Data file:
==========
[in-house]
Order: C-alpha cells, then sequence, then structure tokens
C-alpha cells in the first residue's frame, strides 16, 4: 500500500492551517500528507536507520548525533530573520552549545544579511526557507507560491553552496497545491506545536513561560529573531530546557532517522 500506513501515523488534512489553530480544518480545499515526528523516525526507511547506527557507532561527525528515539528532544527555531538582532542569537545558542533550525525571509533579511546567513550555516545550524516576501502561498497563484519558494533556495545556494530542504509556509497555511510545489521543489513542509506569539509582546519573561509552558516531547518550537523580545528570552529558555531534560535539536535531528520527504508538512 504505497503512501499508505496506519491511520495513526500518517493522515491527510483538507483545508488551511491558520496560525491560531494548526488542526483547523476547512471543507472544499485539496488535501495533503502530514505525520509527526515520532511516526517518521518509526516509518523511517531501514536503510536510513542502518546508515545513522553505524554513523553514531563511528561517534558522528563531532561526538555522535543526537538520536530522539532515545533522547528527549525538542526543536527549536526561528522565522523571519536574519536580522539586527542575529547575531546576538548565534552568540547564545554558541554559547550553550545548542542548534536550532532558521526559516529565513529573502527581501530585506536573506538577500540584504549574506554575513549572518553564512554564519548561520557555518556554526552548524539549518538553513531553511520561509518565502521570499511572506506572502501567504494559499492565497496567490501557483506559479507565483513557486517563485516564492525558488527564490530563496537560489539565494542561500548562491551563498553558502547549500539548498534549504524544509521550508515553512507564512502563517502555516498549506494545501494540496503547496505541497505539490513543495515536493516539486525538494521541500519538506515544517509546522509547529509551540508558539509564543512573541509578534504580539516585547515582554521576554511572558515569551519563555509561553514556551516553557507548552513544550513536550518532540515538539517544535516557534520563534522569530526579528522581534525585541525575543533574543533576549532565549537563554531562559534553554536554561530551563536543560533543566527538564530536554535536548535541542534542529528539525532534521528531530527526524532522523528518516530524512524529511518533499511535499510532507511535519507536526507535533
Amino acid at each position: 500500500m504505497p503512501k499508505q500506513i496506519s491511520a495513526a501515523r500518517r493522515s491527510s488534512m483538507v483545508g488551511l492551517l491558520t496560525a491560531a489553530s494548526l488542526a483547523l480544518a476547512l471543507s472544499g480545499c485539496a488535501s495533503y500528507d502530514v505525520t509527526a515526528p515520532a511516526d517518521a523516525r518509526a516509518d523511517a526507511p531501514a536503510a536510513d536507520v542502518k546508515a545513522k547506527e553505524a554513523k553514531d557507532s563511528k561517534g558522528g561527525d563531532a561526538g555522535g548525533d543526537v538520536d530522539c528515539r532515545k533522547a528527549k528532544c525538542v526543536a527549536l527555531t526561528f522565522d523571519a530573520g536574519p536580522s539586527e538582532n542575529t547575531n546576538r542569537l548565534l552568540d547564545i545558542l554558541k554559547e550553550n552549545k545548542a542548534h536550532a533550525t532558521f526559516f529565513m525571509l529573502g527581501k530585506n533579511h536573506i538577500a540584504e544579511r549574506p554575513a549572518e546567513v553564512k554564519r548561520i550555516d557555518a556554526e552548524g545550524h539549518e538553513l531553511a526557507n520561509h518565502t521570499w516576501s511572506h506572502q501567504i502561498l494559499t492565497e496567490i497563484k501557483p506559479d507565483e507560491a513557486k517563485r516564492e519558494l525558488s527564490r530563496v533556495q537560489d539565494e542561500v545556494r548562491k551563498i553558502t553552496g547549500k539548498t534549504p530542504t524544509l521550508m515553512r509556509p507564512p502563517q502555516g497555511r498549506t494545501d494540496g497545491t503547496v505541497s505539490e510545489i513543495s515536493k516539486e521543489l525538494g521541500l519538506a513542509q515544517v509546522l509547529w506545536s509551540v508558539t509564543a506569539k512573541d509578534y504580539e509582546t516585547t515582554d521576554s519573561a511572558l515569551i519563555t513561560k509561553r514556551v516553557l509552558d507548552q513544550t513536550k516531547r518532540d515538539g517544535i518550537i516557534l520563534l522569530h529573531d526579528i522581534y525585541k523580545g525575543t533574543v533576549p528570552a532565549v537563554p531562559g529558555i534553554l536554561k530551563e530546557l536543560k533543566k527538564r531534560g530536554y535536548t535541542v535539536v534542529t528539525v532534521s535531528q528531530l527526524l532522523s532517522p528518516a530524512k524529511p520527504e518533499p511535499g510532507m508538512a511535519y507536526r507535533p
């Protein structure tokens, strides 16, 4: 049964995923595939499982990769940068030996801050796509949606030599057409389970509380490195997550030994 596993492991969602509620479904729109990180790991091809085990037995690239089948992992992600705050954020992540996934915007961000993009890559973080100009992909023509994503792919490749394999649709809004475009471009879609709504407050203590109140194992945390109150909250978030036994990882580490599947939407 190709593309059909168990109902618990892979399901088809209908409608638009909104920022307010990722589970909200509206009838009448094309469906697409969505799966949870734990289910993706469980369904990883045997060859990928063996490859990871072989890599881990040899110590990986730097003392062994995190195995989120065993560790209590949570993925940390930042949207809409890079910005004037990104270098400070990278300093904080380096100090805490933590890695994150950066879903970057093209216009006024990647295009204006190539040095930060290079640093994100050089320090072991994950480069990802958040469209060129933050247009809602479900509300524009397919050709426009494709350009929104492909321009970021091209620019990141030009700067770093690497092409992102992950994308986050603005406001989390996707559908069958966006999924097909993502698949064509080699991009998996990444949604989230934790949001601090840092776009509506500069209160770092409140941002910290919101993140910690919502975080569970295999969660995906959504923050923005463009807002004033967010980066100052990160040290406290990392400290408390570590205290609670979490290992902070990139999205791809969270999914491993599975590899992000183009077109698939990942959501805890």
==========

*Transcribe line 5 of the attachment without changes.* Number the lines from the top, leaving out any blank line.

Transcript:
């Protein structure tokens, strides 16, 4: 049964995923595939499982990769940068030996801050796509949606030599057409389970509380490195997550030994 596993492991969602509620479904729109990180790991091809085990037995690239089948992992992600705050954020992540996934915007961000993009890559973080100009992909023509994503792919490749394999649709809004475009471009879609709504407050203590109140194992945390109150909250978030036994990882580490599947939407 190709593309059909168990109902618990892979399901088809209908409608638009909104920022307010990722589970909200509206009838009448094309469906697409969505799966949870734990289910993706469980369904990883045997060859990928063996490859990871072989890599881990040899110590990986730097003392062994995190195995989120065993560790209590949570993925940390930042949207809409890079910005004037990104270098400070990278300093904080380096100090805490933590890695994150950066879903970057093209216009006024990647295009204006190539040095930060290079640093994100050089320090072991994950480069990802958040469209060129933050247009809602479900509300524009397919050709426009494709350009929104492909321009970021091209620019990141030009700067770093690497092409992102992950994308986050603005406001989390996707559908069958966006999924097909993502698949064509080699991009998996990444949604989230934790949001601090840092776009509506500069209160770092409140941002910290919101993140910690919502975080569970295999969660995906959504923050923005463009807002004033967010980066100052990160040290406290990392400290408390570590205290609670979490290992902070990139999205791809969270999914491993599975590899992000183009077109698939990942959501805890």